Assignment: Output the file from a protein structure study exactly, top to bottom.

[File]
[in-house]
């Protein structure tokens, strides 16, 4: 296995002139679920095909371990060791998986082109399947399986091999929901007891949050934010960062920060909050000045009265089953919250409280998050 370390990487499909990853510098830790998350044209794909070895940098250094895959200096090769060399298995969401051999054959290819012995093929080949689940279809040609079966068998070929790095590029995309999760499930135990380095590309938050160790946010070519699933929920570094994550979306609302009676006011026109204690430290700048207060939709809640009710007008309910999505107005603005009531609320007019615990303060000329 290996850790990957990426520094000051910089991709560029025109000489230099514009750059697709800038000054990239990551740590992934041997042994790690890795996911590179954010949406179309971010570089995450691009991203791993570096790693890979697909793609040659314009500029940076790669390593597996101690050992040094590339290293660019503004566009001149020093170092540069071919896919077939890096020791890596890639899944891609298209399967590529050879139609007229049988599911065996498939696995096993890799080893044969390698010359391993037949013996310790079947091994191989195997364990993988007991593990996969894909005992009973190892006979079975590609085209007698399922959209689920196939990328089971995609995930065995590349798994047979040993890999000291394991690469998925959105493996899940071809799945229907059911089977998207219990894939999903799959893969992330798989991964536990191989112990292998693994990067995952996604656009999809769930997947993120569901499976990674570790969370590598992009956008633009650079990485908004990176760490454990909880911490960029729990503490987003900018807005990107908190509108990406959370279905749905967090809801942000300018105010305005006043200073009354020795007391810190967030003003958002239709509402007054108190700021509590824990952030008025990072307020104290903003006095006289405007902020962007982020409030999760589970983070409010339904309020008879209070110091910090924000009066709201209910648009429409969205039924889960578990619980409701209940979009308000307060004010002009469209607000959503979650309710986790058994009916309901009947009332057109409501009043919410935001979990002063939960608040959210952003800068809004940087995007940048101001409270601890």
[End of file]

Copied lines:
[in-house]
């Protein structure tokens, strides 16, 4: 296995002139679920095909371990060791998986082109399947399986091999929901007891949050934010960062920060909050000045009265089953919250409280998050 370390990487499909990853510098830790998350044209794909070895940098250094895959200096090769060399298995969401051999054959290819012995093929080949689940279809040609079966068998070929790095590029995309999760499930135990380095590309938050160790946010070519699933929920570094994550979306609302009676006011026109204690430290700048207060939709809640009710007008309910999505107005603005009531609320007019615990303060000329 290996850790990957990426520094000051910089991709560029025109000489230099514009750059697709800038000054990239990551740590992934041997042994790690890795996911590179954010949406179309971010570089995450691009991203791993570096790693890979697909793609040659314009500029940076790669390593597996101690050992040094590339290293660019503004566009001149020093170092540069071919896919077939890096020791890596890639899944891609298209399967590529050879139609007229049988599911065996498939696995096993890799080893044969390698010359391993037949013996310790079947091994191989195997364990993988007991593990996969894909005992009973190892006979079975590609085209007698399922959209689920196939990328089971995609995930065995590349798994047979040993890999000291394991690469998925959105493996899940071809799945229907059911089977998207219990894939999903799959893969992330798989991964536990191989112990292998693994990067995952996604656009999809769930997947993120569901499976990674570790969370590598992009956008633009650079990485908004990176760490454990909880911490960029729990503490987003900018807005990107908190509108990406959370279905749905967090809801942000300018105010305005006043200073009354020795007391810190967030003003958002239709509402007054108190700021509590824990952030008025990072307020104290903003006095006289405007902020962007982020409030999760589970983070409010339904309020008879209070110091910090924000009066709201209910648009429409969205039924889960578990619980409701209940979009308000307060004010002009469209607000959503979650309710986790058994009916309901009947009332057109409501009043919410935001979990002063939960608040959210952003800068809004940087995007940048101001409270601890």